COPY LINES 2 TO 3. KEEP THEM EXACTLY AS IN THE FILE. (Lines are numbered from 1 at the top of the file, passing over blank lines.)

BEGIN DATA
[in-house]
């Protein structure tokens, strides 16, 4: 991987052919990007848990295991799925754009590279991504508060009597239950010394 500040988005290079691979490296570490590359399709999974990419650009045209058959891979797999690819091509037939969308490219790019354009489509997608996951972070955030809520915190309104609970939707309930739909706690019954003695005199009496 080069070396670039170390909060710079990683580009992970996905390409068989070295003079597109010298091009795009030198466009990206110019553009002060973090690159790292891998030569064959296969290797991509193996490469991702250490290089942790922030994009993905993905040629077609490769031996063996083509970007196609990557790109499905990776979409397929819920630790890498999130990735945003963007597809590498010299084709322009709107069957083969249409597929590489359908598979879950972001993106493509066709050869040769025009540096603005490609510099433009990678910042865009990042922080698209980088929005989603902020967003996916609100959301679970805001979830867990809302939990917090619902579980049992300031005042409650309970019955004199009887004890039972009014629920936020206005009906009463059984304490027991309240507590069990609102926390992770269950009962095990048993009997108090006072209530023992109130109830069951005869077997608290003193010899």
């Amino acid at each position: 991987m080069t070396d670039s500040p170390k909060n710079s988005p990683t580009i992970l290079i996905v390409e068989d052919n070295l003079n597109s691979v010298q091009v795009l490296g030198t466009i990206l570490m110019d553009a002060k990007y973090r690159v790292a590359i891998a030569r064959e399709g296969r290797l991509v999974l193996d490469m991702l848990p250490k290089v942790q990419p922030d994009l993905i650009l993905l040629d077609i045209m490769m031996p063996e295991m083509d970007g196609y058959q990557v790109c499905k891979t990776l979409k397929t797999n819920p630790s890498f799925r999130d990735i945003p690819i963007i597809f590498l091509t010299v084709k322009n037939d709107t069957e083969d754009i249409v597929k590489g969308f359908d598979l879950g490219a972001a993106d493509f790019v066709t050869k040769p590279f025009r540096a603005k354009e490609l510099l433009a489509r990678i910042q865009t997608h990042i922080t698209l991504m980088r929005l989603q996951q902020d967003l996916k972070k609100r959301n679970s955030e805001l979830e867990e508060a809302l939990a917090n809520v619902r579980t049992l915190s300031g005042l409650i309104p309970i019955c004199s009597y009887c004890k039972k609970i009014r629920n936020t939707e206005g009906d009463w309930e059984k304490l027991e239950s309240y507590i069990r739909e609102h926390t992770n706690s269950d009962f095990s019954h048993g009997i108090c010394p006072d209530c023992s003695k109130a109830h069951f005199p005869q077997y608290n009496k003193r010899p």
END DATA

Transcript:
């Protein structure tokens, strides 16, 4: 991987052919990007848990295991799925754009590279991504508060009597239950010394 500040988005290079691979490296570490590359399709999974990419650009045209058959891979797999690819091509037939969308490219790019354009489509997608996951972070955030809520915190309104609970939707309930739909706690019954003695005199009496 080069070396670039170390909060710079990683580009992970996905390409068989070295003079597109010298091009795009030198466009990206110019553009002060973090690159790292891998030569064959296969290797991509193996490469991702250490290089942790922030994009993905993905040629077609490769031996063996083509970007196609990557790109499905990776979409397929819920630790890498999130990735945003963007597809590498010299084709322009709107069957083969249409597929590489359908598979879950972001993106493509066709050869040769025009540096603005490609510099433009990678910042865009990042922080698209980088929005989603902020967003996916609100959301679970805001979830867990809302939990917090619902579980049992300031005042409650309970019955004199009887004890039972009014629920936020206005009906009463059984304490027991309240507590069990609102926390992770269950009962095990048993009997108090006072209530023992109130109830069951005869077997608290003193010899």
């Amino acid at each position: 991987m080069t070396d670039s500040p170390k909060n710079s988005p990683t580009i992970l290079i996905v390409e068989d052919n070295l003079n597109s691979v010298q091009v795009l490296g030198t466009i990206l570490m110019d553009a002060k990007y973090r690159v790292a590359i891998a030569r064959e399709g296969r290797l991509v999974l193996d490469m991702l848990p250490k290089v942790q990419p922030d994009l993905i650009l993905l040629d077609i045209m490769m031996p063996e295991m083509d970007g196609y058959q990557v790109c499905k891979t990776l979409k397929t797999n819920p630790s890498f799925r999130d990735i945003p690819i963007i597809f590498l091509t010299v084709k322009n037939d709107t069957e083969d754009i249409v597929k590489g969308f359908d598979l879950g490219a972001a993106d493509f790019v066709t050869k040769p590279f025009r540096a603005k354009e490609l510099l433009a489509r990678i910042q865009t997608h990042i922080t698209l991504m980088r929005l989603q996951q902020d967003l996916k972070k609100r959301n679970s955030e805001l979830e867990e508060a809302l939990a917090n809520v619902r579980t049992l915190s300031g005042l409650i309104p309970i019955c004199s009597y009887c004890k039972k609970i009014r629920n936020t939707e206005g009906d009463w309930e059984k304490l027991e239950s309240y507590i069990r739909e609102h926390t992770n706690s269950d009962f095990s019954h048993g009997i108090c010394p006072d209530c023992s003695k109130a109830h069951f005199p005869q077997y608290n009496k003193r010899p």